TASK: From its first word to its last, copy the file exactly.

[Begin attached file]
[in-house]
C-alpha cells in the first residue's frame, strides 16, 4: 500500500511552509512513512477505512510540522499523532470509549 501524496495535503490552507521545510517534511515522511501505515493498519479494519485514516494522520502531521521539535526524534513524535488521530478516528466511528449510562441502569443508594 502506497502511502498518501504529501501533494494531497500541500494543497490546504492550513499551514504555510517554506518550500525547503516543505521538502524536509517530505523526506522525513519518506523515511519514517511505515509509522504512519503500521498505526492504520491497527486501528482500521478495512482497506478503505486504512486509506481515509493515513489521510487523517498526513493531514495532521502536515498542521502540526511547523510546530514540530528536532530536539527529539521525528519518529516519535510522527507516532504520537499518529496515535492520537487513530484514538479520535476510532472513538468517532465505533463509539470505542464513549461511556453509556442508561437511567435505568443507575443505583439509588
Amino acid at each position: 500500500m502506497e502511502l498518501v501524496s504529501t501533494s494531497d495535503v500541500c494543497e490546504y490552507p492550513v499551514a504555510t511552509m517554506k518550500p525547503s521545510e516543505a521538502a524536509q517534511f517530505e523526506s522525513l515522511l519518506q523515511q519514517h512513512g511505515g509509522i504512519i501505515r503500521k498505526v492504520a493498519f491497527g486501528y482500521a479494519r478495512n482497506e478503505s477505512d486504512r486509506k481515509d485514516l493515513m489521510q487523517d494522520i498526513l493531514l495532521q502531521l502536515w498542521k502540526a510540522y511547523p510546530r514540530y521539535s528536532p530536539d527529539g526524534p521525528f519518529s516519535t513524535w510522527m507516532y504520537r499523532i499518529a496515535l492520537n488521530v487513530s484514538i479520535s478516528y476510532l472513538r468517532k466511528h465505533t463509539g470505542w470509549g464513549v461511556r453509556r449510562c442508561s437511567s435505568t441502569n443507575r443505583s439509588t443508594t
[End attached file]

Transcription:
[in-house]
C-alpha cells in the first residue's frame, strides 16, 4: 500500500511552509512513512477505512510540522499523532470509549 501524496495535503490552507521545510517534511515522511501505515493498519479494519485514516494522520502531521521539535526524534513524535488521530478516528466511528449510562441502569443508594 502506497502511502498518501504529501501533494494531497500541500494543497490546504492550513499551514504555510517554506518550500525547503516543505521538502524536509517530505523526506522525513519518506523515511519514517511505515509509522504512519503500521498505526492504520491497527486501528482500521478495512482497506478503505486504512486509506481515509493515513489521510487523517498526513493531514495532521502536515498542521502540526511547523510546530514540530528536532530536539527529539521525528519518529516519535510522527507516532504520537499518529496515535492520537487513530484514538479520535476510532472513538468517532465505533463509539470505542464513549461511556453509556442508561437511567435505568443507575443505583439509588
Amino acid at each position: 500500500m502506497e502511502l498518501v501524496s504529501t501533494s494531497d495535503v500541500c494543497e490546504y490552507p492550513v499551514a504555510t511552509m517554506k518550500p525547503s521545510e516543505a521538502a524536509q517534511f517530505e523526506s522525513l515522511l519518506q523515511q519514517h512513512g511505515g509509522i504512519i501505515r503500521k498505526v492504520a493498519f491497527g486501528y482500521a479494519r478495512n482497506e478503505s477505512d486504512r486509506k481515509d485514516l493515513m489521510q487523517d494522520i498526513l493531514l495532521q502531521l502536515w498542521k502540526a510540522y511547523p510546530r514540530y521539535s528536532p530536539d527529539g526524534p521525528f519518529s516519535t513524535w510522527m507516532y504520537r499523532i499518529a496515535l492520537n488521530v487513530s484514538i479520535s478516528y476510532l472513538r468517532k466511528h465505533t463509539g470505542w470509549g464513549v461511556r453509556r449510562c442508561s437511567s435505568t441502569n443507575r443505583s439509588t443508594t